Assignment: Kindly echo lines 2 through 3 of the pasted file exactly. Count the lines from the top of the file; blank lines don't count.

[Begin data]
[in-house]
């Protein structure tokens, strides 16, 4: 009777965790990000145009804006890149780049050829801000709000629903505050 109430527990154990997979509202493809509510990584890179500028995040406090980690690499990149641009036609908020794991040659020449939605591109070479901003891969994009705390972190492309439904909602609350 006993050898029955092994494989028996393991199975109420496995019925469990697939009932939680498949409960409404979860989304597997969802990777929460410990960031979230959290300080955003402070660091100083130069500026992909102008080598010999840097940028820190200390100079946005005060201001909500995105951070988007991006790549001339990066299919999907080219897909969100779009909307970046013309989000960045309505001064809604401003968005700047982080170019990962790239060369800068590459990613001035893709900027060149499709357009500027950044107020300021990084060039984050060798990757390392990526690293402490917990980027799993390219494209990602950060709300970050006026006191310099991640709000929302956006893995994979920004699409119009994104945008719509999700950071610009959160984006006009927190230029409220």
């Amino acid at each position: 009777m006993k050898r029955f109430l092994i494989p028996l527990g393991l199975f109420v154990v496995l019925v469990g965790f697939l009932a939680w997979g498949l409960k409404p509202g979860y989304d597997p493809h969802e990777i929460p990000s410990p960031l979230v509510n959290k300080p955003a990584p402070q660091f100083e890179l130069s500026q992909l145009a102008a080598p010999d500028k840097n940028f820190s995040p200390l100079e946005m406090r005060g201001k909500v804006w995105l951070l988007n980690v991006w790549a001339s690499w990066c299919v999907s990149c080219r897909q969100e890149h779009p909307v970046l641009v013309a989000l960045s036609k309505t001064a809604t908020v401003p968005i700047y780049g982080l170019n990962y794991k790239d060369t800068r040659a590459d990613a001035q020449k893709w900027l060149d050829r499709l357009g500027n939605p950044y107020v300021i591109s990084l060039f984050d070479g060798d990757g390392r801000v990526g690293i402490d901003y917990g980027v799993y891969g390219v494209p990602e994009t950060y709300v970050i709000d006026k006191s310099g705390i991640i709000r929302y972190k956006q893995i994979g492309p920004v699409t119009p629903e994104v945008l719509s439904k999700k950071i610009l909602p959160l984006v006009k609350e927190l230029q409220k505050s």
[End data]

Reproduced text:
């Protein structure tokens, strides 16, 4: 009777965790990000145009804006890149780049050829801000709000629903505050 109430527990154990997979509202493809509510990584890179500028995040406090980690690499990149641009036609908020794991040659020449939605591109070479901003891969994009705390972190492309439904909602609350 006993050898029955092994494989028996393991199975109420496995019925469990697939009932939680498949409960409404979860989304597997969802990777929460410990960031979230959290300080955003402070660091100083130069500026992909102008080598010999840097940028820190200390100079946005005060201001909500995105951070988007991006790549001339990066299919999907080219897909969100779009909307970046013309989000960045309505001064809604401003968005700047982080170019990962790239060369800068590459990613001035893709900027060149499709357009500027950044107020300021990084060039984050060798990757390392990526690293402490917990980027799993390219494209990602950060709300970050006026006191310099991640709000929302956006893995994979920004699409119009994104945008719509999700950071610009959160984006006009927190230029409220």
């Amino acid at each position: 009777m006993k050898r029955f109430l092994i494989p028996l527990g393991l199975f109420v154990v496995l019925v469990g965790f697939l009932a939680w997979g498949l409960k409404p509202g979860y989304d597997p493809h969802e990777i929460p990000s410990p960031l979230v509510n959290k300080p955003a990584p402070q660091f100083e890179l130069s500026q992909l145009a102008a080598p010999d500028k840097n940028f820190s995040p200390l100079e946005m406090r005060g201001k909500v804006w995105l951070l988007n980690v991006w790549a001339s690499w990066c299919v999907s990149c080219r897909q969100e890149h779009p909307v970046l641009v013309a989000l960045s036609k309505t001064a809604t908020v401003p968005i700047y780049g982080l170019n990962y794991k790239d060369t800068r040659a590459d990613a001035q020449k893709w900027l060149d050829r499709l357009g500027n939605p950044y107020v300021i591109s990084l060039f984050d070479g060798d990757g390392r801000v990526g690293i402490d901003y917990g980027v799993y891969g390219v494209p990602e994009t950060y709300v970050i709000d006026k006191s310099g705390i991640i709000r929302y972190k956006q893995i994979g492309p920004v699409t119009p629903e994104v945008l719509s439904k999700k950071i610009l909602p959160l984006v006009k609350e927190l230029q409220k505050s």